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Off-the-Grid Power

There are many situations where you want to install a wireless node in an area where the grid providing mains power is unstable or just not existing. This could be a remote wireless relay, or a developing country where the grid fails often.

An autonomous power system consists basically of a battery which stores electric energy that is produced by a wind, solar and/or gasoline generator. Furthermore, electronic circuitry that controls the charging/discharging process is necessary.

It is important to choose a device that draws a minimum of energy when designing an system for operation on solar energy or wind power. Every watt that is wasted on the consumer side causes high costs at the side of the power source. More power consumption means that larger solar panels and bulkier batteries will be necessary to provide sufficient energy. Saving power by choosing the right gear saves a lot of money and trouble. For example , a long distance link doesn't necessarily need a strong amplifier that draws a lot of power. A Wi-Fi card with good receiver sensitivity and a fresnel zone that is at least 60% clear will work better than an amplifier, and save power consumption as well. A well known saying of radio amateurs applies here, too: The best amplifier is a good antenna. Further measures to reduce power consumption include throttling the CPU speed, reducing transmit power to the minimum value that is necessary to provide a stable link, increasing the length of beacon intervals, and switching the system off during times it is not needed.

Most autonomous solar systems work at 12 or 24 volts. Preferably, a wireless device that runs on DC voltage should be used, operating at the 12 Volts that most lead acid batteries provide. Transforming the voltage provided by the battery to AC or using a voltage at the input of the access point different from the voltage of the battery will cause unnecessary energy loss. A router or access point that accepts 8-20 Volts DC is perfect.

Most cheap access points have a switched mode voltage regulator inside and will work through such a voltage range without modification or becoming hot (even if the device was shipped with a 5 or 12 Volt power supply).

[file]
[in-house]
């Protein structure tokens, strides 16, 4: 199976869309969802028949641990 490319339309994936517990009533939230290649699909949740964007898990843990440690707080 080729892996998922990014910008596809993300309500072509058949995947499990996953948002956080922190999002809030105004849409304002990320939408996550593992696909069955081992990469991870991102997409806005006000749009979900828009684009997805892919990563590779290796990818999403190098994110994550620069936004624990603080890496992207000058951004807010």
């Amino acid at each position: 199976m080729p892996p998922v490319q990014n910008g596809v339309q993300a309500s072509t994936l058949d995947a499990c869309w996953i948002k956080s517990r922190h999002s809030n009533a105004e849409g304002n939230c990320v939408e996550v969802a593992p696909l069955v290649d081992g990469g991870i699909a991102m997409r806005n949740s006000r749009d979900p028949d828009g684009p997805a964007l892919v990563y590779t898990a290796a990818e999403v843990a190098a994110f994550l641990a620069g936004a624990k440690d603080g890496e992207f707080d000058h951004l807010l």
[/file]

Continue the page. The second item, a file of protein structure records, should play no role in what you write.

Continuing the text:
WARNING: Operating your access point with a power supply other than the one provided by your manufacturer will certainly void any warranty, and may cause damage to your equipment. While the following technique will typically work as described, remember that should you attempt it, you do so at your own risk.

Open your access point and look near the DC input for two relatively big capacitors and an inductor (toroid with copper wire wrapped around it). If they are present, the device has a switched mode input, and the maximum input voltage should be somewhat below the voltage printed on the capacitors. Usually the rating of these capacitors is 16 or 25 volts. Be aware that an unregulated power supply has a ripple and may feed a much higher voltage into your access point than the typical voltage printed on it may suggest. So, connecting an unregulated power supply with 24 Volts to a device with 25 Volt-capacitors is not a good idea. Of course, opening your device will void any existing warranty. Do not try to operate an access point at higher voltage if it doesn't have a switched mode regulator. It will get hot, malfunction, or burn.

The popular Linksys WRT54G runs at any voltage between 5 and 20 volts DC and draws about 6 Watts, but it has an Ethernet switch onboard. Having a switch is of course nice and handy -but it draws extra power. Linksys also offers a Wi-Fi access point called WAP54G that draws only 3 Watts and can run OpenWRT and Freifunk firmware. The 4G Systems Accesscube draws about 6 Watts when equipped with a single WiFi interface. If 802.11b is sufficient, mini-PCI cards with the Orinoco chipset perform very well while drawing a minimum amount of power.

Another important strategy for saving power is keeping DC power cables short and using a good quality, thick cable. This will keep voltage loss at a minimum.

Last Update: 2007-01-16